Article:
Ethnic Groups of the Philippines

Four Filipino Food Craves on Rainy Days

2 October 2012

MANILA, Philippines – Rain, rain go away… It’s that soppy time of year again! When the raindrops start their pitter-patter on your roof then crescendo into a waterfall roar, home becomes the location of choice. You dig in and hibernate, grab a paperback (or e-reader or tablet), tune in to whatever the TV has to offer, or simply watch the rivulets that flow down your windowpane. Then your stomach suddenly comes to life, grumbling for comfort food. And you gladly oblige, of course.

The Philippines has many delicious dishes to offer when the craving attacks. Let me give you a glimpse of four staples of the “irrigation” season.


Sinigang is a sour-based soup made with shrimp, fish, pork, or beef, and mixed with vegetables such as tomatoes, onions, taro, daikon, eggplant, water spinach, yardlong beans, and green finger peppers. The traditional souring agent is tamarind; guava or calamansi may also be used instead.

Milkfish in guava is a highly recommended sinigang variant. Guava when cooked gives the soup the standard sourness, and lends it a tinge of sweetness as well. Thus, the fruit blends perfectly well with milkfish and the vegetables. If you don’t like the strong taste of guava, you can always go for the the ever-popular sinigang sa sampalok (tamarind). For me, the main ingredient of choice is shrimp. By the way, any type of sinigang is best served with plain boiled rice.

Hmm, sinigang is a mouth-watering super soup in any of its many adaptations. With a bowl of it in front of you, who cares if it drizzles or pours?

Champorado with tuyo (Chocolate Rice Porridge with Salted Fish)

Champurrado was first introduced to the Philippines by Mexican traders during the Galeon Trade. They called it champurrado Mexicano. Somewhere along the way, Filipinos added rice to the recipe, and champorado was born.

Champorado is sweetened chocolate rice porridge. Glutinous rice is boiled together with chocolate or cocoa powder and sugar until it is rich and thick. Milk is added to give it a creamier taste. Champorado is usually paired with salted fish — a combination that’s hard to imagine — but the match is perfect. The burst of flavors in your mouth is quite unforgettable, and you will crave for it again and again. This treat is usually breakfast fare, but it can be served as a snack, too. You can eat it hot or cold, but on rainy days, hot champorado is unbeatable.

Bulalo (Beef Shank Soup)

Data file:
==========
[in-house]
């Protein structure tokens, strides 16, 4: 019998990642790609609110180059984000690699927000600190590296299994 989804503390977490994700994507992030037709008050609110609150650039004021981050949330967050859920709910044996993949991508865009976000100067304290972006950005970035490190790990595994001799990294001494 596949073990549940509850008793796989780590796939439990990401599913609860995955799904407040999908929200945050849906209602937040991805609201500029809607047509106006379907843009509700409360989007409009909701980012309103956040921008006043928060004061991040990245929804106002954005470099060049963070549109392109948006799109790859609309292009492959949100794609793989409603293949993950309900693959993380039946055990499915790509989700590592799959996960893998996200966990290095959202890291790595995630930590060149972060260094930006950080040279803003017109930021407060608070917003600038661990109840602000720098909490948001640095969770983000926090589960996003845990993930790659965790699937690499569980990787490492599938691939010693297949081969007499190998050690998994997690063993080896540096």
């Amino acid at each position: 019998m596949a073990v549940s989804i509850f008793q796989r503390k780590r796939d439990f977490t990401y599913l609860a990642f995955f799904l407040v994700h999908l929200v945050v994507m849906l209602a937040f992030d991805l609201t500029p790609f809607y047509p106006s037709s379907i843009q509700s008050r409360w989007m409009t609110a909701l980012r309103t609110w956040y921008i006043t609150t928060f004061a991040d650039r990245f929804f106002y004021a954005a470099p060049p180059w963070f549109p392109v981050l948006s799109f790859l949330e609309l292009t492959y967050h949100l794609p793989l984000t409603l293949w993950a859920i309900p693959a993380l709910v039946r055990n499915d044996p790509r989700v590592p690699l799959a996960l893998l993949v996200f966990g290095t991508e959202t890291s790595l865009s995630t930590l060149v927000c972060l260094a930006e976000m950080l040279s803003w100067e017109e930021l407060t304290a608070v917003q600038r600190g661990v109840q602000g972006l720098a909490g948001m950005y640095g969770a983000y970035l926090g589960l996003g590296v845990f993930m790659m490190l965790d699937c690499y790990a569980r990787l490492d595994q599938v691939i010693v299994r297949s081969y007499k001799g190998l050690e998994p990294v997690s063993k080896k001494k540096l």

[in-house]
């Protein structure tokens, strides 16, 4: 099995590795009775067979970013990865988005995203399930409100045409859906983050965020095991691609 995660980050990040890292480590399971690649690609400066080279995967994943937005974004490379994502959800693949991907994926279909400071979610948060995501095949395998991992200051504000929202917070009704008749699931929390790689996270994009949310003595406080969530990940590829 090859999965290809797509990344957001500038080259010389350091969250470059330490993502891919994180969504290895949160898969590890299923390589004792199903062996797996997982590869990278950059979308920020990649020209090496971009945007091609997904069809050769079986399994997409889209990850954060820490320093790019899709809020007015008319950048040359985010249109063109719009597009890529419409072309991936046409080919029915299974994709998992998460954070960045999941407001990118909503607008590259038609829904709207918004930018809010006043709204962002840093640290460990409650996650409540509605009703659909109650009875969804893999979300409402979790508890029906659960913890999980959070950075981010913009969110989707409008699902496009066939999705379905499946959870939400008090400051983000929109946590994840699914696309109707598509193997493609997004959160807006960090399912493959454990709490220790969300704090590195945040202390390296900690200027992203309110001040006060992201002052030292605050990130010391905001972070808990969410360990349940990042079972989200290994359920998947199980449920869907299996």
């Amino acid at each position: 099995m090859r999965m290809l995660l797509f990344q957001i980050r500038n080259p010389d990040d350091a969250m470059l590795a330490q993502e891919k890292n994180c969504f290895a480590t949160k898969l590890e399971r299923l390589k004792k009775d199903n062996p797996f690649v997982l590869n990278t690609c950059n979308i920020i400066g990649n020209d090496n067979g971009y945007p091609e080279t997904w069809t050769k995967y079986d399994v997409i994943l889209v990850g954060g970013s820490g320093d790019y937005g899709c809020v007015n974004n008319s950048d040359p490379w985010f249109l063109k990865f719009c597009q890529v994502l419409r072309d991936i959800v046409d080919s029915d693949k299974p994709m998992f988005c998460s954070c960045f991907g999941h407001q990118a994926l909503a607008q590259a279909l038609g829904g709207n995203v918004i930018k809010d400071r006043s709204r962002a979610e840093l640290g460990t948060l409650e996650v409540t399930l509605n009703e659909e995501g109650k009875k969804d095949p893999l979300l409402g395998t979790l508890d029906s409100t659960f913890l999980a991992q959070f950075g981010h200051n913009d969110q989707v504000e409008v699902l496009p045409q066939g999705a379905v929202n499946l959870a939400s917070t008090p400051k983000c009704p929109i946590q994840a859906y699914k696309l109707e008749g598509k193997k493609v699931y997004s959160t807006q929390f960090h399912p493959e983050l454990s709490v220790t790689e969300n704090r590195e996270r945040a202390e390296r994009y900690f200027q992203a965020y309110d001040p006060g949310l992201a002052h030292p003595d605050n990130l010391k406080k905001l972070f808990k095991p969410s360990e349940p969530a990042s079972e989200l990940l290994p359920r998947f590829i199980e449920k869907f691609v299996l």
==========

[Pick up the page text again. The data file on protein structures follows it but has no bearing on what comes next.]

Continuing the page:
Beef Bulalo is a classic Filipino dish — a specialty from the province of Batangas (in southwestern Luzon), which is famous for its cattle industry. Batangas beef is sought after all over the country.

Bulalo is beef shank soup with the bone marrow intact. The natural flavor is brought out by slowly cooking the beef until it is tender; corn, potatoes, cabbage, garlic, pepper, and onions are then added to the concoction. The bone marrow gives the broth a richer taste. A bowl of hot bulalo perks up the wettest day.

La Paz Batchoy

La Paz Batchoy originated from La Paz, Iloilo City — thus the name — a specialty developed back in the 1930s by Teodorico Lepura. He learned how to make La Paz batchoy while working for a Chinese merchant and transformed it into the famous noodle soup we know today. The word batchoy was derived from the Fookien Chinese words ba chui, which mean pork soup.

The ingredients of La Paz batchoy include miki, chopped pork organs, sliced chicken, beef (optional), spring onions, pork cracklings, and fried garlic. This very tasty noodle dish goes well with pandesal (bread) or puto (steamed rice cake).

Philippine cuisine has evolved from diverse influences. Hispanic, American, and Chinese and other Asian regions lent us their culinary favorites, which we innovated into unique and distinctively Filipino recipes by adding local ingredients.

The four food craves we just drooled about are available in lots of Filipino restaurants, but almost all Filipinos boast about their own versions (“the way grandma used to cook it”).

It’s still pouring outside, I guess I’ll just stay home and cook. What will it be? Let’s see: champorado for breakfast, bulalo for lunch, La Paz batchoy for merienda, and sinigang for dinner. Yummm!